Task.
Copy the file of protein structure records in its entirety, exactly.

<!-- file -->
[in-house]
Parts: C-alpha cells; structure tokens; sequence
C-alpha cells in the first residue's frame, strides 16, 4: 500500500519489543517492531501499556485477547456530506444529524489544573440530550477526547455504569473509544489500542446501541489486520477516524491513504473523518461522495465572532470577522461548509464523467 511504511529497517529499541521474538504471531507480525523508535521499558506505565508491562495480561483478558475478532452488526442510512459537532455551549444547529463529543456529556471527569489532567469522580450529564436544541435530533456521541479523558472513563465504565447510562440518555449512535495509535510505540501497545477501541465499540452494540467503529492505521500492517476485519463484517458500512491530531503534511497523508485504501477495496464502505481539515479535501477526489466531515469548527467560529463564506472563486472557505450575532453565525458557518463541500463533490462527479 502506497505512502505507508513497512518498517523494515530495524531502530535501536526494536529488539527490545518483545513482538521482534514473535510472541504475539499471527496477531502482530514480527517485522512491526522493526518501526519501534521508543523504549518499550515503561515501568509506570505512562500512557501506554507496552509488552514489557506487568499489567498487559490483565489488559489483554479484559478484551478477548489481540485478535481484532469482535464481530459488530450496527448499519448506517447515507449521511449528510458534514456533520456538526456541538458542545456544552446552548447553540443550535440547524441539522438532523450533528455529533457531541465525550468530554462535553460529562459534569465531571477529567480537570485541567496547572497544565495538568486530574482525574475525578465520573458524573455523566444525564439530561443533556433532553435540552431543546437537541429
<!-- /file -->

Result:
[in-house]
Parts: C-alpha cells; structure tokens; sequence
C-alpha cells in the first residue's frame, strides 16, 4: 500500500519489543517492531501499556485477547456530506444529524489544573440530550477526547455504569473509544489500542446501541489486520477516524491513504473523518461522495465572532470577522461548509464523467 511504511529497517529499541521474538504471531507480525523508535521499558506505565508491562495480561483478558475478532452488526442510512459537532455551549444547529463529543456529556471527569489532567469522580450529564436544541435530533456521541479523558472513563465504565447510562440518555449512535495509535510505540501497545477501541465499540452494540467503529492505521500492517476485519463484517458500512491530531503534511497523508485504501477495496464502505481539515479535501477526489466531515469548527467560529463564506472563486472557505450575532453565525458557518463541500463533490462527479 502506497505512502505507508513497512518498517523494515530495524531502530535501536526494536529488539527490545518483545513482538521482534514473535510472541504475539499471527496477531502482530514480527517485522512491526522493526518501526519501534521508543523504549518499550515503561515501568509506570505512562500512557501506554507496552509488552514489557506487568499489567498487559490483565489488559489483554479484559478484551478477548489481540485478535481484532469482535464481530459488530450496527448499519448506517447515507449521511449528510458534514456533520456538526456541538458542545456544552446552548447553540443550535440547524441539522438532523450533528455529533457531541465525550468530554462535553460529562459534569465531571477529567480537570485541567496547572497544565495538568486530574482525574475525578465520573458524573455523566444525564439530561443533556433532553435540552431543546437537541429